`'l {transom Renters. Ne iizleaim to original 1,1,8. {Sm/ernrnent Works,
`
`1
`
`

`

`
`
`——1FILESEHHNE6¢“WYOREEOUNTYCLERK 0 Lay—M703:16 P
`FILED: NEW YORK COUNTY CLERK 05/05/2017 03:16 PM
`NYSCEF DOC. NO. 145
`NYSCEF DOC. NO. 145
`
`7
`
`IVNDEVX'N59751W
`INDEX NO. 190147/2015
`RECEIVED NYSCEF: 05/05/2017
`RECEIVED NYSCEF: 05/05/2017
`
`New York City Asbestos Litigation, 2015 WL 4501189 (2015)
`
`
`
`I. APPLICABLE LA W
`
`Pursuant to CPLR 602(3), a motion for a joint trial rests in the discretion of the trial court. (See Matter of New York City
`Asbestos Litigation [Dammit], 121 AD3d 230 [lst Dept 2014]; JP Foods‘ervic'e Distrib, Inc. v Price]water/museCoopers
`LLP, 291 AD2d 323 [lst Dept 2002]; Rodgers v Worry/l, 214 AD2d 553 [2d Dept 1995]).
`
`Generally, in order to join actions for trial, there must be a “plain identity between the issues involved in the [ ]two
`controversies.” (Viggo S. S. Corp, v Mars/11p Corp. ofMom'ovia, 26 NY2d 157 [1970]; Geneva Ten'zps, Inc. v New World
`
`Communizim. Inc, 24 AD3d 332 [lst Dept 2005]). A motion for a joint trial should be granted unless the opposing party
`demonstrates prejudice to a substantial right (in re New York City Asbestos Litigation [Bernard], 99 AD3d 410 [1 st Dept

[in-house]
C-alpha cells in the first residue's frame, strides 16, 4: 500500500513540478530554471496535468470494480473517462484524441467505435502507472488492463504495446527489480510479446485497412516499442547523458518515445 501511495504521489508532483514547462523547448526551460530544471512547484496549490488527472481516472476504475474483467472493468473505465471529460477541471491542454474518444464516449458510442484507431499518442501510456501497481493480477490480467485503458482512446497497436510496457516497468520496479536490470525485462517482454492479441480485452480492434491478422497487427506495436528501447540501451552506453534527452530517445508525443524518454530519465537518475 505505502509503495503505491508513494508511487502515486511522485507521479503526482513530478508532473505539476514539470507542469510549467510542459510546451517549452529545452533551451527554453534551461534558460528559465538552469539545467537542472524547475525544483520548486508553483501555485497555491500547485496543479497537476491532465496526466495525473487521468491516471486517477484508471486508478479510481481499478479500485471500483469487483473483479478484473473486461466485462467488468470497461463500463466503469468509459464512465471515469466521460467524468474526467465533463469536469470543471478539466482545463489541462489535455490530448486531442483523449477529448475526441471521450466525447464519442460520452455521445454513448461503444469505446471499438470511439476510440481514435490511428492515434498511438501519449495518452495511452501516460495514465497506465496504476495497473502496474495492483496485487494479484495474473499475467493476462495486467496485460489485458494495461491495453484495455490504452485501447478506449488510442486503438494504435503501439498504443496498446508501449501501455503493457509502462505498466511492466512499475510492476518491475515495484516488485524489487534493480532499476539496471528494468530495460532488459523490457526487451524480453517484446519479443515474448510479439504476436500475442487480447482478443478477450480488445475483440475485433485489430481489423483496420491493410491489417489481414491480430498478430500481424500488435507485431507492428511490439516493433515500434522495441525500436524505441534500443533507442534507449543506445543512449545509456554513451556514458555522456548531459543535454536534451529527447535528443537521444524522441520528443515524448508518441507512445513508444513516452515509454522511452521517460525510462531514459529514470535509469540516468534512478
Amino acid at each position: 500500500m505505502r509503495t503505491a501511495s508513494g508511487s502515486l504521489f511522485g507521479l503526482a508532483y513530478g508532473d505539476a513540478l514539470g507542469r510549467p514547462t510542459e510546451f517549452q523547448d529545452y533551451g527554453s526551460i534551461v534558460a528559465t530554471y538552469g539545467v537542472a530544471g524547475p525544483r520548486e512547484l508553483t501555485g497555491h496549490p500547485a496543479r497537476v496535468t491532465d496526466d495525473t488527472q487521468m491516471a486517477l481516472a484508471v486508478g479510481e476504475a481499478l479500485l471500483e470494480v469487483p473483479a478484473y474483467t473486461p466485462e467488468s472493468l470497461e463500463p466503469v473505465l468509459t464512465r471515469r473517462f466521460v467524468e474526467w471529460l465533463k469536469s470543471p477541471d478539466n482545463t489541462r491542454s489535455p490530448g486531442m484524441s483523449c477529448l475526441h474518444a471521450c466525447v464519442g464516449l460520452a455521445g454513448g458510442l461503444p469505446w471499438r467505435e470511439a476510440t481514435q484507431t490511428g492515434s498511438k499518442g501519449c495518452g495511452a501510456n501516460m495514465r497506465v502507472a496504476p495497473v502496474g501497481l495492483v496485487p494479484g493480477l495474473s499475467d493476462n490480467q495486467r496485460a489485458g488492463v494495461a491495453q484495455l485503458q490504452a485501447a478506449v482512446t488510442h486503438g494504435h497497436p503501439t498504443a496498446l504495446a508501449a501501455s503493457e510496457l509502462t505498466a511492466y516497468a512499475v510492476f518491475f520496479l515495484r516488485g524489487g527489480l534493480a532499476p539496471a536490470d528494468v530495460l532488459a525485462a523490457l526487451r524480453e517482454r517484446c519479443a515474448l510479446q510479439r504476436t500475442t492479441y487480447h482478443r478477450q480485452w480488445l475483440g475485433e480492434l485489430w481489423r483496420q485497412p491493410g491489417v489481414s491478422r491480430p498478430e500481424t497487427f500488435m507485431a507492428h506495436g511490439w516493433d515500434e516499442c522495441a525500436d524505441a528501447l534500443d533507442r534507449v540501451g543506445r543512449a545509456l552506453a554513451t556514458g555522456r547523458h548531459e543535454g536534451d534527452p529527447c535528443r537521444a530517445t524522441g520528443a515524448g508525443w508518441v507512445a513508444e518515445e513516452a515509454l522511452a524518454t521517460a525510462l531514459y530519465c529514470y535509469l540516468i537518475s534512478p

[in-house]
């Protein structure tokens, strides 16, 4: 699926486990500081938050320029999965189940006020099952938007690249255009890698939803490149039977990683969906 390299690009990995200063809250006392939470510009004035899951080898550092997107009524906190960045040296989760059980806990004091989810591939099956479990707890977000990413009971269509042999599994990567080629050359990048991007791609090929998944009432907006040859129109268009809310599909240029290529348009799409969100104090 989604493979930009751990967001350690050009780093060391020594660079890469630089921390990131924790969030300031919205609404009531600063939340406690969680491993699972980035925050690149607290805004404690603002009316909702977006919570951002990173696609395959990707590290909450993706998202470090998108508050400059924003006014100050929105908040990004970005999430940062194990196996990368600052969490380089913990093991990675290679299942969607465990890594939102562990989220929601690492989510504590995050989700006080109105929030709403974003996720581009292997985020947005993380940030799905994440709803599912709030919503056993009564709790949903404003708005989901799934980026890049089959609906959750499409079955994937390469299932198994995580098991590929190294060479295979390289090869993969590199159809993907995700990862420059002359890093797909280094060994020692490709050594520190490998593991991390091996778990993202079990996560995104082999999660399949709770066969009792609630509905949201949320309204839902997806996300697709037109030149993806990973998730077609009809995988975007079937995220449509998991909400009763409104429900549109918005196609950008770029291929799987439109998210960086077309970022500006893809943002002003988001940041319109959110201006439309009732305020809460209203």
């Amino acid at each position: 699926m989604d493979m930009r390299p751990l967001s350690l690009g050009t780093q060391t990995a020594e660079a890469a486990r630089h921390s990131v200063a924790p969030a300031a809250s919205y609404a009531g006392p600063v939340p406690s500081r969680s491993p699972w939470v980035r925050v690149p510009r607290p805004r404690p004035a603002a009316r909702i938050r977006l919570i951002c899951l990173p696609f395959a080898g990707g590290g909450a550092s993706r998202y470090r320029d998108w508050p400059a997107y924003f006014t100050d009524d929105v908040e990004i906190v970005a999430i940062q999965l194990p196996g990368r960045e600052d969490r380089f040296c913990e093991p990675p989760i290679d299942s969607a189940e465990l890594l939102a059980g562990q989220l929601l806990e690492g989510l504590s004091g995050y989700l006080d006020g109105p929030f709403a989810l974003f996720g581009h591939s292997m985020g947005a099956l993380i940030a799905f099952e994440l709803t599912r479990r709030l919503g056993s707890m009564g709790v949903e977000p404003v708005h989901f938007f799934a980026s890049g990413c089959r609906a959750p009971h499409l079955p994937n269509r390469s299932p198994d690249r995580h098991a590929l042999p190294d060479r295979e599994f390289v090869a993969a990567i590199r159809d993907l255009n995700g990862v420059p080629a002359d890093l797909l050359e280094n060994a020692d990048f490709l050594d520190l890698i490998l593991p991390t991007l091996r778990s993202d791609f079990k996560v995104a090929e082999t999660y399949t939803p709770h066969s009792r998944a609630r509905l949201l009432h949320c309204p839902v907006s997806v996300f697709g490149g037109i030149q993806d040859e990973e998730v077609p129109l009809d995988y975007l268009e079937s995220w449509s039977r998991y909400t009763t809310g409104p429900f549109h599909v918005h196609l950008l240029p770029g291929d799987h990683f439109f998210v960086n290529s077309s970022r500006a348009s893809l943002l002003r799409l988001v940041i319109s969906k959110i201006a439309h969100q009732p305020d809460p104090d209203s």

`2012]), and allegations of prejudice must be specific and non-conclusory (Dummiti, 121 AD3d at 245). However, a joint
`trial should not be granted if individual issues predominate over common ones. (Id. ).
`
`In determining whether to consolidate the individual plaintiffs' cases for a joint trial where exposure to asbestos is alleged,
`courts consider the factors set forth in Malcolm v NI]. Gypsum Ca, 995 F‘2d 346 (2d Cir 1993), which follow, in pertinent
`part:
`
`(1) whether the plaintiffs worked at a common or similar worksite;
`
`(2) whether the plaintiffs had similar occupations, as a “worker's exposure to asbestos must depend mainly on his
`occupation,” such as those who worked directly with materials containing asbestos as opposed to those who were exposed
`to asbestos as bystanders;
`
`(3) whether the plaintiffs were exposed to asbestos during the same period of time;
`
`(4) whether the plaintiffs suffer or suffered from the same disease, as the jury at a consolidated trial will hear evidence
`about the etiology and pathology of different diseases, and prejudice may result where the jury learns that a terminal
`cancer engenders greater suffering and shorter life span than does asbestosis;
`
`(5) whether the plaintiffs are alive; “dead plaintiffs may present the jury with a powerful demonstration of the fate that
`awaits those claimants who are still living”; and
`
`*2 (6) number of defendants named in each case.
`
`(Malta/m, 995 FZd at 350-353).
`
`To reduce juror confusion and minimize any alleged prejudice to defendants in consolidated cases, the court may use
`
`techniques such as providing “limiting, explanatory and curative instructions,” giving notebooks to jurors to “assist